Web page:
2. I have a huge dislike for artificial tricks when it comes to my photography, but sometimes it’s unavoidable. Here’s a VERY interesting trick that will create condensation on a glass that doesn’t require refrigeration and will keep the droplets in place for quite some time. In fact it’s pretty freaky!

    1. Spray a clean glass carefully and lightly with Scotch Guard, the upholstery fabric protector.

    Let it dry completely.

    2. Once dry mist the entire glass with clear water from a small spray bottle. The water will immediately bead up.

    3. Carefully pour your drink into the glass and it will appear to have condensation for a good while.

  3. Cool. thanks for the tip, although I think that, like the glycerin, I wouldn’t want to drink out of that glass anymore either 🙂

    And you are right, sometimes you do have to fake it. In fact, I have my fake ice on it’s way right now…

  4. hi there!
    a good way to replace glycerin is sugar. Just make a sugar syrup, not too dense and spray it over.

    I often use syringe to put drops on “strategic” places…

  5. I take some photos of food and wine for my website, especially when I’m writing about food and wine pairings, and it’s really hard. I use a sort of small digital camera of course, and the lighting and shadows, learning how close I can get, using flash or not, I probably have a success rate of 1 in 20 shots. Well, maybe that’s OK, I don’t know. But I’m happy to find this site by way of a link through another link and maybe another, and I’ll use it often. Thanks.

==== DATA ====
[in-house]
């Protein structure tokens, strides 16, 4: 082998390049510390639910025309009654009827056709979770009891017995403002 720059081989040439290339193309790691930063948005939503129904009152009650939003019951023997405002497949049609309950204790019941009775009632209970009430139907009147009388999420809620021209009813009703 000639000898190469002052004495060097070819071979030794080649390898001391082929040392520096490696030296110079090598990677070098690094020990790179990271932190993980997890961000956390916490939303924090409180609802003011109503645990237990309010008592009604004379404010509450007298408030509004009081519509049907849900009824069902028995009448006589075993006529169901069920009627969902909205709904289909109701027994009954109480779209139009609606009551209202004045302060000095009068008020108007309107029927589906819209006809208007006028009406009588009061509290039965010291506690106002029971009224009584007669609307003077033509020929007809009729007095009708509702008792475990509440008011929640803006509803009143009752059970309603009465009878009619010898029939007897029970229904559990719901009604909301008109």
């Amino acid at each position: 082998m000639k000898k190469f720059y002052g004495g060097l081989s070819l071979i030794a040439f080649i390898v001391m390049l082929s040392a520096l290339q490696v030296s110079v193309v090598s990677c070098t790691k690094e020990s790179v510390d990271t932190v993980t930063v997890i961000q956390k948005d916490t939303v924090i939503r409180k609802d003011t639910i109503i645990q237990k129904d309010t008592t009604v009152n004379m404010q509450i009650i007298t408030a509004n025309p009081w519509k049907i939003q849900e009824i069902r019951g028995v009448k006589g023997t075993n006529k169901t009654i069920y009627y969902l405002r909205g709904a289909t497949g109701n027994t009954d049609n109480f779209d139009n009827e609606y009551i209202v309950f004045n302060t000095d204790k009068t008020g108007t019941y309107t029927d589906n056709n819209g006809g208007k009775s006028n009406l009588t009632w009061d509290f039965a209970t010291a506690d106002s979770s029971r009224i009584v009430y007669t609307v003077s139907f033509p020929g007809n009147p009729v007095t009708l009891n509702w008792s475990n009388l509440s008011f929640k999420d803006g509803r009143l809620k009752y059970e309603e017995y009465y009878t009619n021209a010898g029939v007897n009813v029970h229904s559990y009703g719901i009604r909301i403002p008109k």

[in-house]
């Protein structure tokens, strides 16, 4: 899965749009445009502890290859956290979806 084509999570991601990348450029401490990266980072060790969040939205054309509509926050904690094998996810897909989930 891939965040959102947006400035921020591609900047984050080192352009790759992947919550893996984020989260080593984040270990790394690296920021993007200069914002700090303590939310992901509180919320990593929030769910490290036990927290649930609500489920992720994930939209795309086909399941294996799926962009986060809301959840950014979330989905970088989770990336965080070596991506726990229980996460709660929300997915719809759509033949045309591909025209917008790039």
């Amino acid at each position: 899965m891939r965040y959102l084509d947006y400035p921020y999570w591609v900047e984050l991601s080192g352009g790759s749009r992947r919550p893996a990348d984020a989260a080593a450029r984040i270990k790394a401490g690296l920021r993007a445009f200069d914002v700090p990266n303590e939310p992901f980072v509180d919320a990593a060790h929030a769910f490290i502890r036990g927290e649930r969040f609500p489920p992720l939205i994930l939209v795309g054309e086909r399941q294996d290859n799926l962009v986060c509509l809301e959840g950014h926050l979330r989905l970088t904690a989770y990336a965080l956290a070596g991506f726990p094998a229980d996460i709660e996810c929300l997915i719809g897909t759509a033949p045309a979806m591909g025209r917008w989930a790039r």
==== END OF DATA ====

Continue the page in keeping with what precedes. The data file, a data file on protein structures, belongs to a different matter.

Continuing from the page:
6. Jack – LOL

    N1x0n – Cool. I’ll have to try that… sounds kind of like my oil trick, but I’d probably still drink out of it (albeit with sticky hands)

    Fredric – It’s hard to shoot wine well without fairly controlled lighting… I took a look, and I think you’ve done a pretty good job with limited gear! Glad you stopped in!

  7. If you feel like spending $16US, Evian makes an aerosol spray can of spring water. I have used it to make condensation on occasion, and it is much more convincing than glycerin (very fine mist as opposed to large drops). Rickies, a chain of beauty supply stores here in NYC, sells them in two sizes. I buy the large one, since I use them often.


  8. Have a look at the book “Light, Science and Magic” Fil Hunte & Paul Fuqua, Focal Press, 1997

    It will tell you all you need to know about controlling that lighting, and many other common surfaces – chrome, texture etc.

  9. Have a look at Lou Manna’s book “Digital Food photography”. It has lots of food photography secrets including using food coloured mash potato
    instead of ice cream.

  10. What great tips! I have a drink shoot today for great restaurant and I want to make their martinis look as good as they taste.

    Thanks for sharing.

  11. Special order? USP-grade (ultra-pure) glycerine should be available at any reasonably-sized drugstore/chemist’s. It’s usually kept alongside the rubbing alcohol and witch hazel and such. (Yes, photo prop shops sell it as well, but that’s for convenience. It’s mostly used to keep salves and ointments moist by holding water and as a food additive, again to hold moisture and to keep sugary things from becoming brittle.) Glycerine is probably safer to consume than most of the food you eat (including fresh fruits and veggies, as well as the water you won’t drink out of the glycerine-coated glass — unless that’s double-distilled and deionized). And it’s also used in photography as artificial perspiration and artificial tears (but for the sake of the model, please, please warm it up to at least body temperature before spraying anyone with it).